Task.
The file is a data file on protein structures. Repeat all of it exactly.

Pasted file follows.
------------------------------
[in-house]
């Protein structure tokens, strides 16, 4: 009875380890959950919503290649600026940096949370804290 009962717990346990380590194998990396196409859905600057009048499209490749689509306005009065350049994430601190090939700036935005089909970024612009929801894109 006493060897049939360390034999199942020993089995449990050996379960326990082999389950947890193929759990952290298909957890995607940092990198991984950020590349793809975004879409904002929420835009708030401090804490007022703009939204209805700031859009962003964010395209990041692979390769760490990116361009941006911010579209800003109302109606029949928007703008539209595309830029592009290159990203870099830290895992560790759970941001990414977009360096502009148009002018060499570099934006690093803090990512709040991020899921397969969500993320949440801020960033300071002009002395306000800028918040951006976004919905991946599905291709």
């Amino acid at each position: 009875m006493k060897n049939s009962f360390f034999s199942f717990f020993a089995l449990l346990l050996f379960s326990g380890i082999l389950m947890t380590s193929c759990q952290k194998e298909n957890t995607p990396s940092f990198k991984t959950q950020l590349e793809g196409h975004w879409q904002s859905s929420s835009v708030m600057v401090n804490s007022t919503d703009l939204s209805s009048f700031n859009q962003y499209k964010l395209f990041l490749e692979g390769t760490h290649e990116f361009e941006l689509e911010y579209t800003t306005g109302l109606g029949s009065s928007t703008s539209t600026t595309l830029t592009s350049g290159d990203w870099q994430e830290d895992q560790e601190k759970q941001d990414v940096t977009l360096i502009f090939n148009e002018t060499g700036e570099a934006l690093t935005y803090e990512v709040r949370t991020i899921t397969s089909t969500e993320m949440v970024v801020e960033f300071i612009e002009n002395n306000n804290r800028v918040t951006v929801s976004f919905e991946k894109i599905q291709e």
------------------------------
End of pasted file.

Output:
[in-house]
């Protein structure tokens, strides 16, 4: 009875380890959950919503290649600026940096949370804290 009962717990346990380590194998990396196409859905600057009048499209490749689509306005009065350049994430601190090939700036935005089909970024612009929801894109 006493060897049939360390034999199942020993089995449990050996379960326990082999389950947890193929759990952290298909957890995607940092990198991984950020590349793809975004879409904002929420835009708030401090804490007022703009939204209805700031859009962003964010395209990041692979390769760490990116361009941006911010579209800003109302109606029949928007703008539209595309830029592009290159990203870099830290895992560790759970941001990414977009360096502009148009002018060499570099934006690093803090990512709040991020899921397969969500993320949440801020960033300071002009002395306000800028918040951006976004919905991946599905291709």
């Amino acid at each position: 009875m006493k060897n049939s009962f360390f034999s199942f717990f020993a089995l449990l346990l050996f379960s326990g380890i082999l389950m947890t380590s193929c759990q952290k194998e298909n957890t995607p990396s940092f990198k991984t959950q950020l590349e793809g196409h975004w879409q904002s859905s929420s835009v708030m600057v401090n804490s007022t919503d703009l939204s209805s009048f700031n859009q962003y499209k964010l395209f990041l490749e692979g390769t760490h290649e990116f361009e941006l689509e911010y579209t800003t306005g109302l109606g029949s009065s928007t703008s539209t600026t595309l830029t592009s350049g290159d990203w870099q994430e830290d895992q560790e601190k759970q941001d990414v940096t977009l360096i502009f090939n148009e002018t060499g700036e570099a934006l690093t935005y803090e990512v709040r949370t991020i899921t397969s089909t969500e993320m949440v970024v801020e960033f300071i612009e002009n002395n306000n804290r800028v918040t951006v929801s976004f919905e991946k894109i599905q291709e």